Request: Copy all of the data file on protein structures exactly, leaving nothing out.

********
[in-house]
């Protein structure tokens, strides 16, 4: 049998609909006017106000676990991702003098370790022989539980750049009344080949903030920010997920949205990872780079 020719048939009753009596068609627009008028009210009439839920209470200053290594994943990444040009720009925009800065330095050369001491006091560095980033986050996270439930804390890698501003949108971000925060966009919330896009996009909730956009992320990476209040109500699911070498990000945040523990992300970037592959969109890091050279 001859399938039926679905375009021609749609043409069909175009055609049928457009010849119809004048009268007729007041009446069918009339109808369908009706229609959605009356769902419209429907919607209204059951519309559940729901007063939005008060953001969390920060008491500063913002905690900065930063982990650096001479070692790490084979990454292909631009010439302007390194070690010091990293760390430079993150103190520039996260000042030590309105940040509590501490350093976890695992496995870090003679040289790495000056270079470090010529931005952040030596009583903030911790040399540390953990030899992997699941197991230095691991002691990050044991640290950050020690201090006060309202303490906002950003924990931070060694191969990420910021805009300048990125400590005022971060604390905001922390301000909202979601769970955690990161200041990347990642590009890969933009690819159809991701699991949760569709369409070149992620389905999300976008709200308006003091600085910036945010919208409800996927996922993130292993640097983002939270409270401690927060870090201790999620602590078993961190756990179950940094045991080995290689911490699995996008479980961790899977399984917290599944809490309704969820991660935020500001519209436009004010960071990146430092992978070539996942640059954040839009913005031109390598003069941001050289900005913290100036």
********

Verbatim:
[in-house]
């Protein structure tokens, strides 16, 4: 049998609909006017106000676990991702003098370790022989539980750049009344080949903030920010997920949205990872780079 020719048939009753009596068609627009008028009210009439839920209470200053290594994943990444040009720009925009800065330095050369001491006091560095980033986050996270439930804390890698501003949108971000925060966009919330896009996009909730956009992320990476209040109500699911070498990000945040523990992300970037592959969109890091050279 001859399938039926679905375009021609749609043409069909175009055609049928457009010849119809004048009268007729007041009446069918009339109808369908009706229609959605009356769902419209429907919607209204059951519309559940729901007063939005008060953001969390920060008491500063913002905690900065930063982990650096001479070692790490084979990454292909631009010439302007390194070690010091990293760390430079993150103190520039996260000042030590309105940040509590501490350093976890695992496995870090003679040289790495000056270079470090010529931005952040030596009583903030911790040399540390953990030899992997699941197991230095691991002691990050044991640290950050020690201090006060309202303490906002950003924990931070060694191969990420910021805009300048990125400590005022971060604390905001922390301000909202979601769970955690990161200041990347990642590009890969933009690819159809991701699991949760569709369409070149992620389905999300976008709200308006003091600085910036945010919208409800996927996922993130292993640097983002939270409270401690927060870090201790999620602590078993961190756990179950940094045991080995290689911490699995996008479980961790899977399984917290599944809490309704969820991660935020500001519209436009004010960071990146430092992978070539996942640059954040839009913005031109390598003069941001050289900005913290100036």